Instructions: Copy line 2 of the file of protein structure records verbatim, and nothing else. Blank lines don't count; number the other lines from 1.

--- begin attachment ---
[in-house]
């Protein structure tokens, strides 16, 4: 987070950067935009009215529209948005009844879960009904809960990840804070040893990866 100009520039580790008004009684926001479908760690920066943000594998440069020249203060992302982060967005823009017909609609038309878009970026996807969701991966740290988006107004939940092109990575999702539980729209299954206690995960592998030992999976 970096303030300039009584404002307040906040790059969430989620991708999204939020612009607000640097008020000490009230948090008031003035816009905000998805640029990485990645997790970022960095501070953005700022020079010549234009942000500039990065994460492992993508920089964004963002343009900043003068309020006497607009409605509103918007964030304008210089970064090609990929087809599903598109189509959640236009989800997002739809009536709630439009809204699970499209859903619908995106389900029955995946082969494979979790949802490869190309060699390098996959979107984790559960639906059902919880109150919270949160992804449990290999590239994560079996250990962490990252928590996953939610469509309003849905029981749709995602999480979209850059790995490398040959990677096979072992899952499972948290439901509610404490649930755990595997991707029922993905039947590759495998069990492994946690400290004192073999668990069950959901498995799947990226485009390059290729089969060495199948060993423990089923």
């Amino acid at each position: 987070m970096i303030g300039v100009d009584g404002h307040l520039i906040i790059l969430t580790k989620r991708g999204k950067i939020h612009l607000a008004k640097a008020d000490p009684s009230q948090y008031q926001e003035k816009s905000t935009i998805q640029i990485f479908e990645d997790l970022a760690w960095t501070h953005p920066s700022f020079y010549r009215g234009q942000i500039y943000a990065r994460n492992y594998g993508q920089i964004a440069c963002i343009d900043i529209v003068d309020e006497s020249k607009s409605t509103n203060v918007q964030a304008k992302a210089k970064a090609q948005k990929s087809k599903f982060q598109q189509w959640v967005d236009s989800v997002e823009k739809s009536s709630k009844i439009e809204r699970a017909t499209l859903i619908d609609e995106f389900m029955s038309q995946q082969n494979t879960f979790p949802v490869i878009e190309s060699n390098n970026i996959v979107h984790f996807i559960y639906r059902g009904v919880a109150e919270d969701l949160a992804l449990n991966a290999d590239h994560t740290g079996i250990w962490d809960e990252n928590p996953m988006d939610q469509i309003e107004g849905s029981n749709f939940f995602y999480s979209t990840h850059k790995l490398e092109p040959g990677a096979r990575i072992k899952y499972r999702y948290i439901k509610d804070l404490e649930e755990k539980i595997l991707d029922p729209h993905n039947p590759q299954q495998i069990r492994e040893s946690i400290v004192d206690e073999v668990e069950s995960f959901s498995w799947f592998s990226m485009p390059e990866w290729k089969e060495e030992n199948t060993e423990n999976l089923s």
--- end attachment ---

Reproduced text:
């Protein structure tokens, strides 16, 4: 987070950067935009009215529209948005009844879960009904809960990840804070040893990866 100009520039580790008004009684926001479908760690920066943000594998440069020249203060992302982060967005823009017909609609038309878009970026996807969701991966740290988006107004939940092109990575999702539980729209299954206690995960592998030992999976 970096303030300039009584404002307040906040790059969430989620991708999204939020612009607000640097008020000490009230948090008031003035816009905000998805640029990485990645997790970022960095501070953005700022020079010549234009942000500039990065994460492992993508920089964004963002343009900043003068309020006497607009409605509103918007964030304008210089970064090609990929087809599903598109189509959640236009989800997002739809009536709630439009809204699970499209859903619908995106389900029955995946082969494979979790949802490869190309060699390098996959979107984790559960639906059902919880109150919270949160992804449990290999590239994560079996250990962490990252928590996953939610469509309003849905029981749709995602999480979209850059790995490398040959990677096979072992899952499972948290439901509610404490649930755990595997991707029922993905039947590759495998069990492994946690400290004192073999668990069950959901498995799947990226485009390059290729089969060495199948060993423990089923």